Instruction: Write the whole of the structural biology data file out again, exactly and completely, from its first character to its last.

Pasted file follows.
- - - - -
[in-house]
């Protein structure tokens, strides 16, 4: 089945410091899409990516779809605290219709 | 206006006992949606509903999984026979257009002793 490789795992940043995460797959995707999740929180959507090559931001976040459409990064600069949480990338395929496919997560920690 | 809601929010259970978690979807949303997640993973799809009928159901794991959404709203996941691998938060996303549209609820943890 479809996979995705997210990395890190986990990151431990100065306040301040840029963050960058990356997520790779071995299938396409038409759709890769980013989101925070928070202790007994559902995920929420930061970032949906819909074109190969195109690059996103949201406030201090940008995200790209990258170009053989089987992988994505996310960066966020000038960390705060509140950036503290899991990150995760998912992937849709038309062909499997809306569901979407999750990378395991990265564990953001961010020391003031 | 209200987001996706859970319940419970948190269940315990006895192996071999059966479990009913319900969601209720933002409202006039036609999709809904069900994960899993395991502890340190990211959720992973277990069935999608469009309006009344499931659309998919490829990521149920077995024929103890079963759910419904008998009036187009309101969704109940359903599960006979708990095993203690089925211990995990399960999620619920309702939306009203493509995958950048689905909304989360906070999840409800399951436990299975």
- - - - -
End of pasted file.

[in-house]
């Protein structure tokens, strides 16, 4: 089945410091899409990516779809605290219709 | 206006006992949606509903999984026979257009002793 490789795992940043995460797959995707999740929180959507090559931001976040459409990064600069949480990338395929496919997560920690 | 809601929010259970978690979807949303997640993973799809009928159901794991959404709203996941691998938060996303549209609820943890 479809996979995705997210990395890190986990990151431990100065306040301040840029963050960058990356997520790779071995299938396409038409759709890769980013989101925070928070202790007994559902995920929420930061970032949906819909074109190969195109690059996103949201406030201090940008995200790209990258170009053989089987992988994505996310960066966020000038960390705060509140950036503290899991990150995760998912992937849709038309062909499997809306569901979407999750990378395991990265564990953001961010020391003031 | 209200987001996706859970319940419970948190269940315990006895192996071999059966479990009913319900969601209720933002409202006039036609999709809904069900994960899993395991502890340190990211959720992973277990069935999608469009309006009344499931659309998919490829990521149920077995024929103890079963759910419904008998009036187009309101969704109940359903599960006979708990095993203690089925211990995990399960999620619920309702939306009203493509995958950048689905909304989360906070999840409800399951436990299975």